Information security management systems—Requirements but it is commonly known as "ISO 27001".
It is intended to be used in conjunction with ISO/IEC 27002, the Code of Practice for Information Security Management, which
lists security control objectives and recommends a range of specific security controls. Organizations that implement an ISMS in
accordance with the best practice advice in ISO/IEC 27002 are likely to simultaneously meet the requirements of ISO/IEC
27001 but certification is entirely optional (unless mandated by the organization's stakeholders).
Organizations may be certified as compliant with ISO/IEC 27001 by a number of Accredited Registrars worldwide. Certification
against any of the recognized national variants of ISO/IEC 27001 (e.g. JIS Q 27001, the Japanese version) by an accredited
certification body is functionally equivalent to certification against ISO/IEC 27001 itself. Certification audits are usually
conducted by ISO/IEC 27001 Lead Auditors.
In some countries, the bodies which verify conformity of management systems to specified standards are called "certification
bodies", in others they are known as "registration bodies", "assessment and registration bodies", "certification/ registration
bodies", and sometimes "registrars".
The ISO/IEC 27001 certification, like other ISO management system certifications, usually involves a three-stage audit
•Stage 1 is a "table top" review of the existence and completeness of key documentation such as the organization's security
policy, Statement of Applicability (SoA) and Risk Treatment Plan (RTP).
•Stage 2 is a detailed, in-depth audit involving testing the existence and effectiveness of the information security controls
stated in the SoA and RTP, as well as their supporting documentation.
•Stage 3 is a follow-up reassessment audit to confirm that a previously-certified organization remains in compliance with the
standard. Certification maintenance involves periodic reviews and re-assessments to confirm that the ISMS continues to
operate as specified and intended.
ISO/IEC 27002 part of a growing family of ISO/IEC ISMS standards, the 'ISO/IEC 27000 series' is an information security
standard published by the International Organization for Standardization (ISO) and the International Electrotechnical
Commission (IEC) as ISO/IEC 17799:2005 and subsequently renumbered ISO/IEC 27002:2005 in July 2007, bringing it
into line with the other ISO/IEC 27000-series standards. It is entitled Information technology - Security techniques - Code of
practice for information security management. The current standard is a revision of the version first published by ISO/IEC in
2000, which was a word-for-word copy of the British Standard (BS) 7799-1:1999.
ISO/IEC 27002 provides best practice recommendations on information security management for use by those who
are responsible for initiating, implementing or maintaining Information Security Management Systems (ISMS). Information
security is defined within the standard in the context of the C-I-A triad:
the preservation of confidentiality (ensuring that information is accessible only to those authorized to have access),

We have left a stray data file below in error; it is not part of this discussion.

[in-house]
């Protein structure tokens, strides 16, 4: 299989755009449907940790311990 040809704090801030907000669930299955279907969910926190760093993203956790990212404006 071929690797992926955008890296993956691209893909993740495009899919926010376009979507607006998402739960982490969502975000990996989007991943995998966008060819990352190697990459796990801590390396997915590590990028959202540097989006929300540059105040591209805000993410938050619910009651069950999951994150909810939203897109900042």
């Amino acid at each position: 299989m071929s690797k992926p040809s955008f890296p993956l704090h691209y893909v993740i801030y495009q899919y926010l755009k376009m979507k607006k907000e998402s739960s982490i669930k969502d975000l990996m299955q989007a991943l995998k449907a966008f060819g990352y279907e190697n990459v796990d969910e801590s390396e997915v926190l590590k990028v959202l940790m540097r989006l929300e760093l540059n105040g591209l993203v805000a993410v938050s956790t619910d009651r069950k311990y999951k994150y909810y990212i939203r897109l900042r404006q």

integrity (safeguarding the accuracy and completeness of information and processing methods) and availability (ensuring
that authorized users have access to information and associated assets when required).
After the introductory sections, the standard contains the following twelve main sections:
•Security policy - management direction
•Organization of information security - governance of information security
•Asset management - inventory and classification of information assets
•Human resources security - security aspects for employees joining, moving and leaving an organization
•Physical and environmental security - protection of the computer facilities
•Communications and operations management - management of technical security controls in systems and networks
•Access control - restriction of access rights to networks, systems, applications, functions and data
•Information systems acquisition, development and maintenance - building security into applications
•Information security incident management - anticipating and responding appropriately to information security breaches
•Business continuity management - protecting, maintaining and recovering business-critical processes and systems
•Compliance - ensuring conformance with information security policies, standards, laws and regulations
ISO/IEC 27004 part of a growing family of ISO/IEC ISMS standards, the 'ISO/IEC 27000 series' is an information security
standard being currently developed by the International Organization for Standardization (ISO) and the International
Electrotechnical Commission (IEC). Its current title is Information technology -- Security techniques -- Information security
The purpose of ISO/IEC 27004 is to help organizations measure and report the effectiveness of their information security
management systems, covering both the security management processes and the controls.
ISO/IEC 27005 part of a growing family of ISO/IEC ISMS standards, the 'ISO/IEC 27000 series' is an information security
standard being currently developed by the International Organization for Standardization (ISO) and the International
Electrotechnical Commission (IEC). Its full title is ISO/IEC 27005:2008 Information technology -- Security techniques --
Information security risk management.
The purpose of ISO/IEC 27005 is to provides guidelines for information security risk management. It supports the general